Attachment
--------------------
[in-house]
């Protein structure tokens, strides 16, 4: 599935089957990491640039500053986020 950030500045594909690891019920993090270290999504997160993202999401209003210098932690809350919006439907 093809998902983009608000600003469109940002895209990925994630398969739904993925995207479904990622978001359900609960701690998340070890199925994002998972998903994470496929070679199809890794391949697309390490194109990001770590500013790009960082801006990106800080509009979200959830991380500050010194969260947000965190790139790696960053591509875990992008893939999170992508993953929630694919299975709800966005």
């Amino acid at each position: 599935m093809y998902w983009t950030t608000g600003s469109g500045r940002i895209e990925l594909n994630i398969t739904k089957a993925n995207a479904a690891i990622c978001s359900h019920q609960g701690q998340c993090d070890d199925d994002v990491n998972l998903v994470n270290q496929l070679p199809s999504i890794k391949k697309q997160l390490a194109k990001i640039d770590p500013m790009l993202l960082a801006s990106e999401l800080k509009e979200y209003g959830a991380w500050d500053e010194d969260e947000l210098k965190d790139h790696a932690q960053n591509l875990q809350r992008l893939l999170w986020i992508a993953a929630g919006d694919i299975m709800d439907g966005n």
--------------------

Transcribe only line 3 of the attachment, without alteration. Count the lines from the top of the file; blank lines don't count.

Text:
């Amino acid at each position: 599935m093809y998902w983009t950030t608000g600003s469109g500045r940002i895209e990925l594909n994630i398969t739904k089957a993925n995207a479904a690891i990622c978001s359900h019920q609960g701690q998340c993090d070890d199925d994002v990491n998972l998903v994470n270290q496929l070679p199809s999504i890794k391949k697309q997160l390490a194109k990001i640039d770590p500013m790009l993202l960082a801006s990106e999401l800080k509009e979200y209003g959830a991380w500050d500053e010194d969260e947000l210098k965190d790139h790696a932690q960053n591509l875990q809350r992008l893939l999170w986020i992508a993953a929630g919006d694919i299975m709800d439907g966005n």